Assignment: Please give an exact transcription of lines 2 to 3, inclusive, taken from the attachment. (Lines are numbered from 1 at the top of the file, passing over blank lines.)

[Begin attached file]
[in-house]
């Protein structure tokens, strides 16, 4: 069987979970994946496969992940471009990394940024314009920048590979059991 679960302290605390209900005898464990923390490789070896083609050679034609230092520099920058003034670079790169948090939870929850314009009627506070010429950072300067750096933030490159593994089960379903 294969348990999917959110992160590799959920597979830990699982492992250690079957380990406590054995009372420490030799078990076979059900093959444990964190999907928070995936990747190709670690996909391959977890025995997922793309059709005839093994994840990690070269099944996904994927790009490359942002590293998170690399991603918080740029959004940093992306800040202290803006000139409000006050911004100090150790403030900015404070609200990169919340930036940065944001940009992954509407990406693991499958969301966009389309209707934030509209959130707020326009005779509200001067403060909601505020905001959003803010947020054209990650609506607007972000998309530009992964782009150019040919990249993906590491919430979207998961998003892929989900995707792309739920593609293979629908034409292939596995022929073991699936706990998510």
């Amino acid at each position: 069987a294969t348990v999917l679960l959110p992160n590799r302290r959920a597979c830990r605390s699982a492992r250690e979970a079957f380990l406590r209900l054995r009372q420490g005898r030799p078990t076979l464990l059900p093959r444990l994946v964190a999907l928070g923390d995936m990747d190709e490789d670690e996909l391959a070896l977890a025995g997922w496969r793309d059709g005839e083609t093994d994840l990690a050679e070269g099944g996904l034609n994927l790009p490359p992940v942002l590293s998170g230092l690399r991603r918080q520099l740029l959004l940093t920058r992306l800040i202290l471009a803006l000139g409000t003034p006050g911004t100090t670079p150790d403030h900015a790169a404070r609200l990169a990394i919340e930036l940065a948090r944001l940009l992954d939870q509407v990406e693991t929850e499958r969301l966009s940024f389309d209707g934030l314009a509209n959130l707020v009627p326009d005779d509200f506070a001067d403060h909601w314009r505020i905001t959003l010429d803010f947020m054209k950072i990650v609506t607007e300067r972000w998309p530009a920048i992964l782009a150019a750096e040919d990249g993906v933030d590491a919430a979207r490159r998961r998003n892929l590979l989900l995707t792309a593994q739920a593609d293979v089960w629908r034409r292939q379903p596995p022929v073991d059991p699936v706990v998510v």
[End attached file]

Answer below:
């Protein structure tokens, strides 16, 4: 069987979970994946496969992940471009990394940024314009920048590979059991 679960302290605390209900005898464990923390490789070896083609050679034609230092520099920058003034670079790169948090939870929850314009009627506070010429950072300067750096933030490159593994089960379903 294969348990999917959110992160590799959920597979830990699982492992250690079957380990406590054995009372420490030799078990076979059900093959444990964190999907928070995936990747190709670690996909391959977890025995997922793309059709005839093994994840990690070269099944996904994927790009490359942002590293998170690399991603918080740029959004940093992306800040202290803006000139409000006050911004100090150790403030900015404070609200990169919340930036940065944001940009992954509407990406693991499958969301966009389309209707934030509209959130707020326009005779509200001067403060909601505020905001959003803010947020054209990650609506607007972000998309530009992964782009150019040919990249993906590491919430979207998961998003892929989900995707792309739920593609293979629908034409292939596995022929073991699936706990998510």
């Amino acid at each position: 069987a294969t348990v999917l679960l959110p992160n590799r302290r959920a597979c830990r605390s699982a492992r250690e979970a079957f380990l406590r209900l054995r009372q420490g005898r030799p078990t076979l464990l059900p093959r444990l994946v964190a999907l928070g923390d995936m990747d190709e490789d670690e996909l391959a070896l977890a025995g997922w496969r793309d059709g005839e083609t093994d994840l990690a050679e070269g099944g996904l034609n994927l790009p490359p992940v942002l590293s998170g230092l690399r991603r918080q520099l740029l959004l940093t920058r992306l800040i202290l471009a803006l000139g409000t003034p006050g911004t100090t670079p150790d403030h900015a790169a404070r609200l990169a990394i919340e930036l940065a948090r944001l940009l992954d939870q509407v990406e693991t929850e499958r969301l966009s940024f389309d209707g934030l314009a509209n959130l707020v009627p326009d005779d509200f506070a001067d403060h909601w314009r505020i905001t959003l010429d803010f947020m054209k950072i990650v609506t607007e300067r972000w998309p530009a920048i992964l782009a150019a750096e040919d990249g993906v933030d590491a919430a979207r490159r998961r998003n892929l590979l989900l995707t792309a593994q739920a593609d293979v089960w629908r034409r292939q379903p596995p022929v073991d059991p699936v706990v998510v």